While the Myrtle library receives taxpayer money, it only gets $200 a month for books and supplies. So Luster has used social media to garner donations from people around the state. She's already secured about 1,000 new books. 
She's one of thousands of rural librarians trying to bring a sense of community, learning and connectedness to their isolated areas. The Institute of Museum and Library Services estimates that nearly half of America's public libraries are rural, and many of those are staffed by only one or two people. 
"Often, the library is the only place in a small community that people can go to access technology, to fill out job applications, to continue their learning," says Tena Hanson of the Association for Rural and Small Libraries. 
She says libraries in remote places are lifelines for rural communities, because the Internet doesn't always reach towns with rugged terrain.
Luster calls herself a curator, not just a librarian, and Davidson's story suggests Luster is trying to crank up the culture quotient in Myrtle.  Oregon County is a persistent poverty and low-employment county in the Ozarks.

Sunday, October 20, 2013

Rural-to-urban migration raises social challenges for India's young women

Here's the gist of Ellen Barry's story, dateline Rohtak, Haryana, India:
As young Indian women leave rural homes to finish their education in cities, often the first women in their families to do so, they act like college students everywhere, feeling out the limits of their independence. But here in the farming region of Haryana State, where medieval moral codes are policed by a network of male neighbors and relatives, the experience is a little different. There is always the danger that someone is quietly gathering information. 
The old and new are continually rushing at each other in India, most starkly in places like Haryana, a largely rural, conservative state abutting New Delhi whose residents can commute 20 miles to work in nightclubs and office buildings. But their home villages are sleepy places, whose main streets are patrolled by glossy, lumbering black water buffalo.
One leader of an un-elected all-male village council, a khap panchayat, explains why he supports the practice of monitoring the women:
The mobile plays a main role. You will be surprised how this happens. A girl sits on a bus, she calls a male friend, asks him to put money on her mobile. Is he going to put money on her mobile for free? No. He will meet her at a certain place, with five of his friends, and they will call it rape.
The story also features the perspective of 20-year-old Mena, a former village girl, who advises other young women on how to avoid the prying eye of village agents.  Barry's report is well worth a read in its entirety.  

Saturday, October 19, 2013

Even small towns can't hide from the Internet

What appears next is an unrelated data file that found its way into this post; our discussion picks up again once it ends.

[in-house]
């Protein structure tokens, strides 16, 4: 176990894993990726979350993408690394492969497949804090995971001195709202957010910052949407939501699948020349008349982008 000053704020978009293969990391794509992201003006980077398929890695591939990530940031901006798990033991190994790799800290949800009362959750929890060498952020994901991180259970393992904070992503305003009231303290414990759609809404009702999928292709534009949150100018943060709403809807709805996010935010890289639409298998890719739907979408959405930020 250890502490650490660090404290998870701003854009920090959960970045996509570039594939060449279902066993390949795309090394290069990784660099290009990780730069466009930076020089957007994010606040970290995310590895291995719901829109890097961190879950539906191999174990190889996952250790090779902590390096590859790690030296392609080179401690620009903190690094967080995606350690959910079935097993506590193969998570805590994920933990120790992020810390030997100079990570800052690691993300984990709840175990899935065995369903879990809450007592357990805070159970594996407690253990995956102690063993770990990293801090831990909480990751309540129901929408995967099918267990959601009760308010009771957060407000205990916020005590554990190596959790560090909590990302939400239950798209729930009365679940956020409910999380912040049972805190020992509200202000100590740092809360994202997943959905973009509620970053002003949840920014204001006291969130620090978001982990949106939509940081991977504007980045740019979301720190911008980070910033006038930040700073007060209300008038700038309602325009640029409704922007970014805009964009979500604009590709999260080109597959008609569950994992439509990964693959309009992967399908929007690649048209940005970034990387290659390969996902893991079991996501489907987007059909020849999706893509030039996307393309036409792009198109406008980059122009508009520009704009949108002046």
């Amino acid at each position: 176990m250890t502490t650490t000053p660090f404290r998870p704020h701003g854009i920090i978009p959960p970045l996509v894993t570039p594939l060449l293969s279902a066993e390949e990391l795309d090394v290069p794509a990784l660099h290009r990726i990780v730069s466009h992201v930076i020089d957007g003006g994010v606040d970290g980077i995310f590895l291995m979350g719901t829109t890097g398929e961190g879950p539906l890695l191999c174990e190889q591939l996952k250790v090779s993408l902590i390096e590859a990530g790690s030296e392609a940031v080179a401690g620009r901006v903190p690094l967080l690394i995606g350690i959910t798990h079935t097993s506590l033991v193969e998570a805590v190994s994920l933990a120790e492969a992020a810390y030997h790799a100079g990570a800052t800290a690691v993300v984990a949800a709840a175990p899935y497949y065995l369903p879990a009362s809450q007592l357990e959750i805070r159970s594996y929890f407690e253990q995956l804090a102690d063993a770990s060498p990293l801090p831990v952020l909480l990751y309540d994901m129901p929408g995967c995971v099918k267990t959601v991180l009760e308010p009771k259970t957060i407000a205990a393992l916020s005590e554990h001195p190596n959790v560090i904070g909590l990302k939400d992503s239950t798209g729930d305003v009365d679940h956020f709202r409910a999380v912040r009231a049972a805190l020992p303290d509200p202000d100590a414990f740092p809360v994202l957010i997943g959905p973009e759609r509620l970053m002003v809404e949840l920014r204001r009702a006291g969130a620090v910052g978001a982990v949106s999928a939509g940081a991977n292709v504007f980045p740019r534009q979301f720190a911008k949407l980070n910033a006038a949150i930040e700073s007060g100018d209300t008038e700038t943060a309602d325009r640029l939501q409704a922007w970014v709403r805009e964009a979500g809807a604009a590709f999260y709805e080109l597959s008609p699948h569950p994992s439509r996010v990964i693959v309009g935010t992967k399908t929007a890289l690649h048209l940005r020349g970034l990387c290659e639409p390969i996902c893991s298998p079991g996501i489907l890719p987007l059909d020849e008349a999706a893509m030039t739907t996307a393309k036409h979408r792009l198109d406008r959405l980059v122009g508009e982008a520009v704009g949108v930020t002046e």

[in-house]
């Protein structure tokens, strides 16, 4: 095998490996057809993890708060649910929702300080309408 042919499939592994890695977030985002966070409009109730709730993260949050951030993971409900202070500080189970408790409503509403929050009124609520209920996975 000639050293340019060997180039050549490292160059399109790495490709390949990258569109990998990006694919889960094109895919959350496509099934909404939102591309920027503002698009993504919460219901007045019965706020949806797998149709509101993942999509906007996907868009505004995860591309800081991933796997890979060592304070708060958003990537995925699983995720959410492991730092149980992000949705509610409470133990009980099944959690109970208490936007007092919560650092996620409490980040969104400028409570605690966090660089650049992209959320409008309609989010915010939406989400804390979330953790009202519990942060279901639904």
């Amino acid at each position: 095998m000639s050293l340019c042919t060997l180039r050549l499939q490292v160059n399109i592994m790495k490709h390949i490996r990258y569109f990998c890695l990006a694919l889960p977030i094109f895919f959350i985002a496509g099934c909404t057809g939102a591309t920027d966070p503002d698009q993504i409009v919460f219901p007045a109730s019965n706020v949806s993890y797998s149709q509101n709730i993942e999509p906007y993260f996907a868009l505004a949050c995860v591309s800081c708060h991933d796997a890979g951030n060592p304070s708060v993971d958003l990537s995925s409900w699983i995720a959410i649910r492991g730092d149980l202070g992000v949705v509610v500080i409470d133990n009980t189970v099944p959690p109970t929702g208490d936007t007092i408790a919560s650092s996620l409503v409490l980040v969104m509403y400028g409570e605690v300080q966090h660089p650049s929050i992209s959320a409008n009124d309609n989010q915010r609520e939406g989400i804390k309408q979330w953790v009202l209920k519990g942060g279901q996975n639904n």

As evinced by the story of Daisy Coleman of Maryville, Missouri, which has been featured in recent days on both NPR and in the New York Times.   The headline in the latter is "High School Sexual Assault Case is Revisited, Haunting Missouri Town."  Daisy Coleman was just 14 when she accused a 17-year-old high school athlete, Matt Barnett, of raping her.  Ms. Coleman and her mother Melinda Coleman claim that charges against Barnett were ultimately dropped because of his political connections, but prosecutor Richard Rice has cited a lack of evidence.  NPR quotes Nodaway County Sheriff, Darren White, from a July interview:
Did a crime occur?  Hell yes, it occurred. Was it a horrible crime? Yes, it was a horrible crime. Did these boys need to be punished for it? Absolutely.
But White agrees with Rice's assertion that the elder Ms. Coleman's lack of cooperation led to the dismissal of the charges, though he blames the victim, too.  White says:
We have victims that are harpooning the case.  At least the suspects were smart enough to keep their mouths shut after it all happened.
The Colemans moved 40 miles away to escape the "toxic mix of small-town gossip and social media," but they continued to try to attract attention to the case.  

Enter Anonymous, the hacktivist group credited with influencing events in Stubenville, Ohio, where two men were convicted last year of raping a young woman who passed out a football party.  Last week the Kansas City Star ran an article suggesting the matter should be revisited, and prosecutor Rice has since requested that a judge appoint a special prosecutor to take a new look at the case.  According to NPR:  
This week, Anonymous called for a "Twitterstorm" to spread word of the case, and other social media users planned a protest for Maryville next week.
Some are calling next week's protest a candlelight vigil for justice.  Meanwhile, local officials and local residents, along with the alleged perpetrator, say they are being harrassed.  According to John Eligon in the New York Times:  
“‘May you never sleep at night again, and may your soul burn eternally in hell’ — that’s commonplace now,” said the mayor, Jim Fall, recalling one of the hundreds of messages that flooded his in-box last week. 
Local officials (even some, like Mr. Fall, who have nothing to do with the case), families and students say they have received threats. Businesses say customers have stayed away to avoid the reporters from around the globe. The Sheriff’s Department has taken down its Web site because of hacking threats.